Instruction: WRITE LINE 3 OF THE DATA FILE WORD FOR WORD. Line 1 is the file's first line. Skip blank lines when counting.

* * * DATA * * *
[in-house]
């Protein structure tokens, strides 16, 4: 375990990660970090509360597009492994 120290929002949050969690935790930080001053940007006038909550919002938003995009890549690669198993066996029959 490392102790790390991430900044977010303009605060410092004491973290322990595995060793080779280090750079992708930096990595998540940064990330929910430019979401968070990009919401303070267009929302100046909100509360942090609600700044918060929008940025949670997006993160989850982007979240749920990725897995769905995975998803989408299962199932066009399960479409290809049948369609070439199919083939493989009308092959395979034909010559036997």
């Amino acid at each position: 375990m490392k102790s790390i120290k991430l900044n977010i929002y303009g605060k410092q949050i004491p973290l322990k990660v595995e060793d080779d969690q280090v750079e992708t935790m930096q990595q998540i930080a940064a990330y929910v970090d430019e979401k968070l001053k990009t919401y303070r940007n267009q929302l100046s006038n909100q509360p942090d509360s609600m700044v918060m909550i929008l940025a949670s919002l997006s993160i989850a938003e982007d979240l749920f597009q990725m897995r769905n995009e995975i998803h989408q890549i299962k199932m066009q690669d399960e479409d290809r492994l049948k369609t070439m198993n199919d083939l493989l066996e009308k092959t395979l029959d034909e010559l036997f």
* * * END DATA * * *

């Amino acid at each position: 375990m490392k102790s790390i120290k991430l900044n977010i929002y303009g605060k410092q949050i004491p973290l322990k990660v595995e060793d080779d969690q280090v750079e992708t935790m930096q990595q998540i930080a940064a990330y929910v970090d430019e979401k968070l001053k990009t919401y303070r940007n267009q929302l100046s006038n909100q509360p942090d509360s609600m700044v918060m909550i929008l940025a949670s919002l997006s993160i989850a938003e982007d979240l749920f597009q990725m897995r769905n995009e995975i998803h989408q890549i299962k199932m066009q690669d399960e479409d290809r492994l049948k369609t070439m198993n199919d083939l493989l066996e009308k092959t395979l029959d034909e010559l036997f």